Since the dawn of time, any tool can be used for good or ill. While the current era of digital transformation holds great promise, the world has turned technology into both a powerful tool and a formidable weapon. This era of technology has also fostered an age of anxiety, and this tension is most pronounced for the world’s democracies. Wracked by unease about disparate unemployment rates, immigration, trade and a growing wealth gap, many democratic societies are facing populist and nationalist fissures that have resulted in part from seismic technological shifts. Technology’s benefits aren’t distributed evenly, and the nature and speed of change is challenging individuals, communities and entire nations.
Microsoft President Brad Smith and Carol Ann Browne tackle these topics in their new book, Tools and Weapons, published September 10 by Penguin Press in the United States and Canada. The book takes readers into the cockpit of one of the world’s largest and most powerful tech companies as it finds itself in the middle of some of the thorniest issues of our time, including privacy, cybercrime and cyberwar, social media, the moral conundrums of AI, big tech’s relationship to inequality, and the challenges for democracy, far and near. While in no way a “Microsoft memoir,” the book draws back the curtains on some of the company’s most crucial recent decision points, as it strives to protect the hopes technology offers from the very real threats it also presents.
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In ‘Tools and Weapons,’ Smith and co-author Carol Ann Browne make a persuasive, pragmatic case for owning that responsibility, in everything from digital privacy and surveillance to cybersecurity and social fragmentation to artificial intelligence and facial-recognition technology.
Smith’s book is not the typical vanity project churned out by so many Fortune 500 leaders, the generic tomes on leadership and teamwork stocked at airport bookstores near the neck pillows. ‘Tools and Weapons’ is a glimpse behind the curtain as Microsoft reckoned with the Snowden revelations, defended against the vicious cyberattacks, and took both the Obama and Trump administrations to court. Smith also doesn’t shy away from taking Big Tech to task.
Smith’s influence is well known among tech-industry titans and policymakers in Washington, but he has wielded much of it behind the scenes. He will step more squarely onto the public stage with the Sept. 10 release of his first book, Tools and Weapons: The Promise and the Peril of the Digital Age. Filled with accounts of closed-door meetings, from Microsoft’s boardroom to the West Wing to the Vatican, the book shows tech leaders trying to respond to a seemingly endless series of crises: Edward Snowden’s revelations of government surveillance of private data servers; Russia’s hacking and social-media disinformation campaign during the 2016 presidential election; the 2017 North Korea–sponsored cyberattack known as WannaCry, which crippled hundreds of thousands of computer systems worldwide; the livestreaming of the Christchurch rampage.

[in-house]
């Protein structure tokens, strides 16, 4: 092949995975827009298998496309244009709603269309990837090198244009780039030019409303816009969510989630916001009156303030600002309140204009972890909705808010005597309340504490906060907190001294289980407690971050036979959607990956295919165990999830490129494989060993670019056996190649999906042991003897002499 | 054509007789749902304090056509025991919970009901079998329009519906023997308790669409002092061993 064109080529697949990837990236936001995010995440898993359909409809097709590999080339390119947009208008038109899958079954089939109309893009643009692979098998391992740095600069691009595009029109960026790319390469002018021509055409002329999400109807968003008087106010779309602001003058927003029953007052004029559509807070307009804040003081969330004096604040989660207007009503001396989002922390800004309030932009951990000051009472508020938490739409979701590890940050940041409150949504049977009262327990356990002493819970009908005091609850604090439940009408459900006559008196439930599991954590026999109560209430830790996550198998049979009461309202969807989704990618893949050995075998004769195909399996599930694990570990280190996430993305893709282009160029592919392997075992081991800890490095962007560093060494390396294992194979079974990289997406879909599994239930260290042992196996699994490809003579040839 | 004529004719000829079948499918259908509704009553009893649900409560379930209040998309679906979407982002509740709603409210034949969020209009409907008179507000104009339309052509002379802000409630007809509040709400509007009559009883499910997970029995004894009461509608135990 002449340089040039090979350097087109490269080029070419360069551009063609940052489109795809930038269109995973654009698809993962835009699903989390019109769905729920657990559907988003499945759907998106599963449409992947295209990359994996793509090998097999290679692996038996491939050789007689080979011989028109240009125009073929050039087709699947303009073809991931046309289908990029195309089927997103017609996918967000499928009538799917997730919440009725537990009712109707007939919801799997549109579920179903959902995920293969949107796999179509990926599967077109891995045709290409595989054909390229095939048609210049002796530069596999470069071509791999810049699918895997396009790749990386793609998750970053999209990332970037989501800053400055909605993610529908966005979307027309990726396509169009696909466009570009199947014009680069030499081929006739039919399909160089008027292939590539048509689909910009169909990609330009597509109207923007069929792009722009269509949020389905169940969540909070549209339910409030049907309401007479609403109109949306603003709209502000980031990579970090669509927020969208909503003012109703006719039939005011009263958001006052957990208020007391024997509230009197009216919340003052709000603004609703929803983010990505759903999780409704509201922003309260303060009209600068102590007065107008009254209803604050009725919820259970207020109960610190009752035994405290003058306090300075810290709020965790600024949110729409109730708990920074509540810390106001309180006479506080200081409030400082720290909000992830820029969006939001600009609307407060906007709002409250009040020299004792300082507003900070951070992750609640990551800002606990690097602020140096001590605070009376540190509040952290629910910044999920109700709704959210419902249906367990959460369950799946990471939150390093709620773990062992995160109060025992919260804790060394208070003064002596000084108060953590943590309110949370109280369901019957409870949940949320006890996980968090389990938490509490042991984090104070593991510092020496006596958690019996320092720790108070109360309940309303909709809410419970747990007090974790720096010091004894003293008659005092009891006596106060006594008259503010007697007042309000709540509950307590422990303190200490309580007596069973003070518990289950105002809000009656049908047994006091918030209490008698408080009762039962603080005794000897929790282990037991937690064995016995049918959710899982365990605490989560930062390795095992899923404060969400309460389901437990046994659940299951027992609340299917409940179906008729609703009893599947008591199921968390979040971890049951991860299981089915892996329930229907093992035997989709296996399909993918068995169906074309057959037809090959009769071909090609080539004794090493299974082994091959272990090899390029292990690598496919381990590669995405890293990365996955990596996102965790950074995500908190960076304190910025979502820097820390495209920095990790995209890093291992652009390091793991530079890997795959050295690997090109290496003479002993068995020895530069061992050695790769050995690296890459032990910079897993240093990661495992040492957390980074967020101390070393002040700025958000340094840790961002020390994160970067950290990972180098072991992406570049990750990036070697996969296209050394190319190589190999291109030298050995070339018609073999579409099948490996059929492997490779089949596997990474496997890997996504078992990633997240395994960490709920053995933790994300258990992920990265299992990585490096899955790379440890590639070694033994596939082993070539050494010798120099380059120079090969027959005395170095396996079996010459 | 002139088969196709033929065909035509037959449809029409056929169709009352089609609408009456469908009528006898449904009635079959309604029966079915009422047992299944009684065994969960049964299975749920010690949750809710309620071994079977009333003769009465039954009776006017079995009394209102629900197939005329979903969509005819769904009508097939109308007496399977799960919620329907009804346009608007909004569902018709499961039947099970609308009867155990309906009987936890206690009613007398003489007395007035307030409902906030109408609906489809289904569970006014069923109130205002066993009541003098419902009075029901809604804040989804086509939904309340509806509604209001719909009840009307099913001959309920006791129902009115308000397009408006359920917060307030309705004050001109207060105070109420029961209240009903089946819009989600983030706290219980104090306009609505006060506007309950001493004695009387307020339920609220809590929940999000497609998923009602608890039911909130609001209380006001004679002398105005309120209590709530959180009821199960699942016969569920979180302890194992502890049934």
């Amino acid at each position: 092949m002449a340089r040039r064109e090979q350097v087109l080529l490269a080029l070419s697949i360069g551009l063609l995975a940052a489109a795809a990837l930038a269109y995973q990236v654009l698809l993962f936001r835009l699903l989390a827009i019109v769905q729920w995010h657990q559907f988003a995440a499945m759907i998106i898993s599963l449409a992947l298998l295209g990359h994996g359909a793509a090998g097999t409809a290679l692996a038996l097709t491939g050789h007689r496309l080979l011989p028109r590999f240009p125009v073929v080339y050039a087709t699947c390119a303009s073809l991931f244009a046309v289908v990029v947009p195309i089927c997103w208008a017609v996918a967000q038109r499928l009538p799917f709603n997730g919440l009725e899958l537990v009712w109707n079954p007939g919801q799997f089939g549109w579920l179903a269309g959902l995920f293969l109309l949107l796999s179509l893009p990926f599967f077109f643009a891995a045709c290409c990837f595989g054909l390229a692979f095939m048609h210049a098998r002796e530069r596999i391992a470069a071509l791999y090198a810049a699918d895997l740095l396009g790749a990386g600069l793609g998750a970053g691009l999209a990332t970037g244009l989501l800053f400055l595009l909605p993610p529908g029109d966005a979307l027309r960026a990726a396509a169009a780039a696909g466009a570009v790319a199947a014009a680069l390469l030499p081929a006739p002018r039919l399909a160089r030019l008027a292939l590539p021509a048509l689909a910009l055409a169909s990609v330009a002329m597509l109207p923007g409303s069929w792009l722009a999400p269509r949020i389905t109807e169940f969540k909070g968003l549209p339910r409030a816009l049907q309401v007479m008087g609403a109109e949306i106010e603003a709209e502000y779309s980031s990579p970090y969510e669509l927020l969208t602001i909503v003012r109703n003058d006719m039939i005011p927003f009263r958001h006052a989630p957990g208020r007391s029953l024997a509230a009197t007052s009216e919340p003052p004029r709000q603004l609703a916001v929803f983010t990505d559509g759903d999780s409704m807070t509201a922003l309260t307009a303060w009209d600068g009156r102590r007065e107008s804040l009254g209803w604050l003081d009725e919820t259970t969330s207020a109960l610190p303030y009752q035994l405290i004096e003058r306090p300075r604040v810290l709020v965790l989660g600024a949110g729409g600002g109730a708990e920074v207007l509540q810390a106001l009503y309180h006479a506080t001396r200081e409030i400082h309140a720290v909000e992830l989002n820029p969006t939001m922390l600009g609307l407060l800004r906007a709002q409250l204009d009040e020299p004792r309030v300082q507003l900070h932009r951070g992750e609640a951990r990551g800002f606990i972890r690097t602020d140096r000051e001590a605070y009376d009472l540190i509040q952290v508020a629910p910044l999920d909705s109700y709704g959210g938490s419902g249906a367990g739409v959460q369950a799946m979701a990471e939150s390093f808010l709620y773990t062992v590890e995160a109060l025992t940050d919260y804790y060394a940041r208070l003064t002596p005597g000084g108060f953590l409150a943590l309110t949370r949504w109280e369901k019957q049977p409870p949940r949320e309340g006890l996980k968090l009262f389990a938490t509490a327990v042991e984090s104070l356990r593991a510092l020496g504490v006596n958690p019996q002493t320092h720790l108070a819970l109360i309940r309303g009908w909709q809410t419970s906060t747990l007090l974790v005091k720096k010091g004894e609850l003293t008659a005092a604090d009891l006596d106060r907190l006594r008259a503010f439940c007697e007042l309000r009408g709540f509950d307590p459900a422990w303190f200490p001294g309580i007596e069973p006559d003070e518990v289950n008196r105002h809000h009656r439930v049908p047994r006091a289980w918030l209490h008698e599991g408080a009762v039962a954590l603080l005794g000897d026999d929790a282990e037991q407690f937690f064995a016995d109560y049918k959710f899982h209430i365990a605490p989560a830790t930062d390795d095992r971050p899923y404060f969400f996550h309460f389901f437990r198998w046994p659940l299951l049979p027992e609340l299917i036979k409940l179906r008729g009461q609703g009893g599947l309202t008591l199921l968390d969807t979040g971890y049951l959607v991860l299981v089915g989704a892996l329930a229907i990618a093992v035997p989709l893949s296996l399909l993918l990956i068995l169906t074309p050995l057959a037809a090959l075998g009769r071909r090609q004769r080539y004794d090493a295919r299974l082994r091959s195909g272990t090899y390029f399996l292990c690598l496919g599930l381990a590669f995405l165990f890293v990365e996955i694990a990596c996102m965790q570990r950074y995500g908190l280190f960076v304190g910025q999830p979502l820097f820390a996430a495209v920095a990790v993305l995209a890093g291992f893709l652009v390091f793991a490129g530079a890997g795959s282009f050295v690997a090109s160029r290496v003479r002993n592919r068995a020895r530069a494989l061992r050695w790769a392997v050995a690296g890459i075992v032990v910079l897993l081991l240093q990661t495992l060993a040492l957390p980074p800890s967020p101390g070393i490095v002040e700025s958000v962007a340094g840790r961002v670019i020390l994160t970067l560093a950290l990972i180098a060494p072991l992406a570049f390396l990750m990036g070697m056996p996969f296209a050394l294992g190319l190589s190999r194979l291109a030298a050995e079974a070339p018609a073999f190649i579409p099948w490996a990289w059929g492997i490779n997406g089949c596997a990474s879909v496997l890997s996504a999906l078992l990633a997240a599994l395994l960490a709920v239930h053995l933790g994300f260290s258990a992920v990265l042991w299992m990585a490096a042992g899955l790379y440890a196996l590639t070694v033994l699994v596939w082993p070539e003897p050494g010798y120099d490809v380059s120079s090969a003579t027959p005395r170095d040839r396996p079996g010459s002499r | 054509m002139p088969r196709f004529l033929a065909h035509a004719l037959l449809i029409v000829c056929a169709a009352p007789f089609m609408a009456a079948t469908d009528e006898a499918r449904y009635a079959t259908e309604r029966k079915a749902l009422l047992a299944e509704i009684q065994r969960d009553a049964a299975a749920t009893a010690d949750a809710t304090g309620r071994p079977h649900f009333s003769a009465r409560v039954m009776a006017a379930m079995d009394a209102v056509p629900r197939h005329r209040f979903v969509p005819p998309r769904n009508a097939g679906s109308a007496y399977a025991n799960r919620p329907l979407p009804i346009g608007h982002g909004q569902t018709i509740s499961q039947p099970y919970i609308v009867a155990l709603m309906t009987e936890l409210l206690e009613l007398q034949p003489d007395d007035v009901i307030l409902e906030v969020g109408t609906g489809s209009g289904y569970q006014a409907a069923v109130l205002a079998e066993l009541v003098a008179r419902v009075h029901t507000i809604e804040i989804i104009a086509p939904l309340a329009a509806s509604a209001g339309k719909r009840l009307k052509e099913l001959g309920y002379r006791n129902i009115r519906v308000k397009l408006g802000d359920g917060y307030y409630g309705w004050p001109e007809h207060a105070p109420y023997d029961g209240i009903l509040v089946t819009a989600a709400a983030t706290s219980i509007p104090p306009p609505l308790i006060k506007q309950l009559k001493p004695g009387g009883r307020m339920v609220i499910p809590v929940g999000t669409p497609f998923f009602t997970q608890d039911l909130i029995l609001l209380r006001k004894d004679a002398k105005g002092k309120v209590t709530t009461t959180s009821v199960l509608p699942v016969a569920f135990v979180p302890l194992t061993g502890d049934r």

“When your technology changes the world,” he writes, “you bear a responsibility to help address the world that you have helped create.” And governments, he writes, “need to move faster and start to catch up with the pace of technology.”
In a lengthy interview, Mr. Smith talked about the lessons he had learned from Microsoft’s past battles and what he saw as the future of tech policymaking – arguing for closer cooperation between the tech sector and the government. It’s a theme echoed in the book, “Tools and Weapons: The Promise and the Peril of the Digital Age,” which he wrote with Carol Ann Browne, a member of Microsoft’s communications staff.
In 2019, a book about tech’s present and future impact on humankind that was relentlessly upbeat would feel out of whack with reality. But Smith’s Microsoft experience allowed him to take a measured look at major issues and possible solutions, a task he says he relished.
“There are some people that are steeped in technology, but they may not be steeped in the world of politics or policy,” Smith told me in a recent conversation. “There are some people who are steeped in the world of politics and policy, but they may not be steeped in technology. And most people are not actually steeped in either. But these issues impact them. And increasingly they matter to them.”
In ‘Tools & Weapons: The Promise and the Peril of the Digital Age,’ the longtime Microsoft executive and his co-author Carol Ann Browne tell the inside story of some of the biggest developments in tech and the world over the past decade – including Microsoft’s reaction to the Snowden revelations, its battle with Russian hackers in the lead up to the 2016 elections and its role in the ongoing debate over privacy and facial recognition technology.
The book goes behind-the-scenes at the Obama and Trump White Houses; explores the implications of the coming wave of artificial intelligence; and calls on tech giants and governments to step up and prepare for the ethical, legal and societal challenges of powerful new forms of technology yet to come.
Tensions between the U.S. and China feature prominently in Smith’s new book, ‘Tools and Weapons: The Promise and the Peril of the Digital Age.’ While Huawei is its own case, Smith worries that broader and tighter strictures could soon follow. The Commerce Department is considering new restrictions on the export of emerging technologies on which Microsoft has placed big bets, including artificial intelligence and quantum computing. “You can’t be a global technology leader if you can’t bring your technology to the globe,” he says.